It’s rare when Supreme Court Justice Clarence Thomas speaks from the bench and even more rare for him to sit down for a media interview. The associate justice granted an exception to Fox News’s Laura Ingraham, who used to clerk for him decades ago.
Thomas touched on a number of issues during his interview with the host, including what the court is like without Antonin Scalia, his thoughts on the silencing of debate in the country, Neil Gorsuch, monuments being taken down, and more.
Here are some of the highlights:
On Scalia being gone:
“Well the most charitable thing to say is it’s different. I think my colleagues would agree there’s sort of a big emptiness to it. He had a way of filling up the room with his personality, his quips, his intellect, his humor,” he said. “For me personally it’s very different. … it’s an entirely different court without him.”
On reports of Gorsuch ‘ruffling feathers’ on the court:
“Well it's good I don't have any feathers, so it's good I'm certainly not a part of that," Thomas said, laughing. "He is a good man and I have no idea what they're talking about."
"People have to say what they have to say, I don't see all those things," he added. "When you're new on the court, you're trying to find your way, it's a lot of work, it's a lot of personal adjustments, you're moving your family, you're getting through the effects of a confirmation, I don't care who that is, and it is an adjustment period. This is not the court of appeals."
Earlier in the interview he called Gorsuch “outstanding.”
On his omission from the Smithsonian’s African American museum during its first year and whether he cared.
“No, not really. The people who cared about me did, obviously, but no, not really. I grew up at a time when I was exposed to just a wonderful range of ideas in a segregated black library in Savannah. You might read George Skyler or a book by Ralph Ellison or Baldwin. You might read one by Richards Wright. You might read something about Booker T. Washington. You had a range of ideas. I think we are getting comfortable in our society limiting ideas and exposure to ideas. Maybe that's a symptom of it. I don't know. But, I don't think it's good for the next generation and the people who will be learning.”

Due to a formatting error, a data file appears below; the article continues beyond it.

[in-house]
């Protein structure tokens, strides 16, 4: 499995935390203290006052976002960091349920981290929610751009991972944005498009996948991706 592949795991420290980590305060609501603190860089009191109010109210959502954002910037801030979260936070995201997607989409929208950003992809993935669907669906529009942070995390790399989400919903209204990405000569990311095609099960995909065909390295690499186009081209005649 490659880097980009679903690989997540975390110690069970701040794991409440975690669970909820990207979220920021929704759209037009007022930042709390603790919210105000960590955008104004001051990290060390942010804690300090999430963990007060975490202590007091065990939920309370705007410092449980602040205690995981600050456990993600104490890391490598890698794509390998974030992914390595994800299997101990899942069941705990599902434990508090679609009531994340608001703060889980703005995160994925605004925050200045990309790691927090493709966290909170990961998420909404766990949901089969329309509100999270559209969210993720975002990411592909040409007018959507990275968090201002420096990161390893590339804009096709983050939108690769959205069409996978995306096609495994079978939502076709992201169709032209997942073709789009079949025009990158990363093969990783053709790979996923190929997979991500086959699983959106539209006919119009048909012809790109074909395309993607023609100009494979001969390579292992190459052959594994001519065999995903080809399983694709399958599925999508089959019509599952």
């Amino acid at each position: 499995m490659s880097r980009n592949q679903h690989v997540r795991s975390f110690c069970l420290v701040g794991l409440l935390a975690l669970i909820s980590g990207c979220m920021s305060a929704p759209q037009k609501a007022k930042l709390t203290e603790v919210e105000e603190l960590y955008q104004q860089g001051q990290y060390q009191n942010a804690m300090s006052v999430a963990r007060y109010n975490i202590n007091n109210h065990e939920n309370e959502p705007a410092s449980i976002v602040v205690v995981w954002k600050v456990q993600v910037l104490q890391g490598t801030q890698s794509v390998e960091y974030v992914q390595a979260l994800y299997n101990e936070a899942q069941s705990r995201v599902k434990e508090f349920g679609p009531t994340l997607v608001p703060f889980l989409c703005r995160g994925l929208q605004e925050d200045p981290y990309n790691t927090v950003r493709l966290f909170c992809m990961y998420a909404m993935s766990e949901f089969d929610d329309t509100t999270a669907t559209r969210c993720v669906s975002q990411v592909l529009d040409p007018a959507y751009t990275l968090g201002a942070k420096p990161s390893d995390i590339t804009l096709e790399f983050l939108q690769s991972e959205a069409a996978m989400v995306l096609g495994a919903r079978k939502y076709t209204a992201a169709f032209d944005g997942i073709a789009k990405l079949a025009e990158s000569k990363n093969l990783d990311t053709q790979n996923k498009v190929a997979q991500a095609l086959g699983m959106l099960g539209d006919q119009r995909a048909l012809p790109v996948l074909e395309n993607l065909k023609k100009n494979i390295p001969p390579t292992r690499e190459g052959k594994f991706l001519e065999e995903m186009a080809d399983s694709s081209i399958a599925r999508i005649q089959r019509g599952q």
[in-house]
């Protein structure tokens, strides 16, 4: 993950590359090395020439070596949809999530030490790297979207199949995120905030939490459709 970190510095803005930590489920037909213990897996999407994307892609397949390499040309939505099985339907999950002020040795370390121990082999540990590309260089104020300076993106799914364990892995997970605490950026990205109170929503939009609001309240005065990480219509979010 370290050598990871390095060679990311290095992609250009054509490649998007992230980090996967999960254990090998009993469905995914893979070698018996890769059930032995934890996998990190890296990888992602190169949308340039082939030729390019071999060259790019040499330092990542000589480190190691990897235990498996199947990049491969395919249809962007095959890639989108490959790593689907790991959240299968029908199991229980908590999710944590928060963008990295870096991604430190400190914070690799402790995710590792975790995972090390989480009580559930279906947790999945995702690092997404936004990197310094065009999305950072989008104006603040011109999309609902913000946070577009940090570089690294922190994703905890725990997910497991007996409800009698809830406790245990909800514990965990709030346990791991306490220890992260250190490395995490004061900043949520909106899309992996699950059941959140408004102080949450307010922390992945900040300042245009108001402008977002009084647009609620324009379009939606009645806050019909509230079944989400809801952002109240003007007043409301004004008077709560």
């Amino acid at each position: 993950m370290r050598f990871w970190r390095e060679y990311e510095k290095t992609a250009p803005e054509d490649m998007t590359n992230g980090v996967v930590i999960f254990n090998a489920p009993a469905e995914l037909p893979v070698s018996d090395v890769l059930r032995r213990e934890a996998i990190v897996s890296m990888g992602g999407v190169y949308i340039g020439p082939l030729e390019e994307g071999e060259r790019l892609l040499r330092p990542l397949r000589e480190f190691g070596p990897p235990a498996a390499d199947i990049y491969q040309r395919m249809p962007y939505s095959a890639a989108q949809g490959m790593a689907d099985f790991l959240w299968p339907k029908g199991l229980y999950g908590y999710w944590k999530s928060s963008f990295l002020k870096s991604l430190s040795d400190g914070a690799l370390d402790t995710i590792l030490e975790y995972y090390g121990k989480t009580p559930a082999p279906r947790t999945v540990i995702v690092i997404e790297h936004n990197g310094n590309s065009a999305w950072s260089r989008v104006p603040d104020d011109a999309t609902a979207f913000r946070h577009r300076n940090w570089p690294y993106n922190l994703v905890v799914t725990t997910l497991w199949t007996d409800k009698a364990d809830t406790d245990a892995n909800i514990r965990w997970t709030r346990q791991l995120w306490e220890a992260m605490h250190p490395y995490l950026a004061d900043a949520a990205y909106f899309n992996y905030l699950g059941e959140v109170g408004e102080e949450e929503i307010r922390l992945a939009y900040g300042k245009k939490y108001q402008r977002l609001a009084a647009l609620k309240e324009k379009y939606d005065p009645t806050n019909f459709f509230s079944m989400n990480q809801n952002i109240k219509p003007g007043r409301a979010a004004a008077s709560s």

On the monument controversy and whether any statues were torn down when he was growing up.
“No, I didn’t see that much iconoclasm. There were all sorts of other problems but I think when I grew up and where I grew up in Savannah and the people I grew up with were a different people. ... When you think of people like my grandparents these were people that had been through quite a bit and had a calmness and contentment about life. They understood putting things in context. What was important priorities. What battle will you fight today? What decisions are you going to make? What decisions you make today result in you being able to eat. Those sorts of these. And, long-term, these two boys they were raising will be educated and have good manners and go to school and be polite to the neighbors. Today, we seem to think everything has to be one-size-fits-all and people can't have opinions that make us uncomfortable or ideas that make us uncomfortable or we don't agree with. They would not tolerate that."
On whether he’s surprised things are as rancorous in the U.S. as they were in the ‘70s (about foundational issues):
“No, I’m not surprised. I mean what binds us? What do we all have in common anymore? I think we have to think about that. When I was a kid even as we had laws that held us apart there were things that we held dear and that we all had in common and we always talk about e pluribus unum, what’s our unum now?”
Explaining that some in the U.S. have decided the Constitution, our history, and principles are no longer worth fighting for, he said, “if you're in my position, they have to be worth defending.”
"That's what keeps you going, that's what energizes you,” he continued, “because what you're doing is so important and so critical to the things that matter."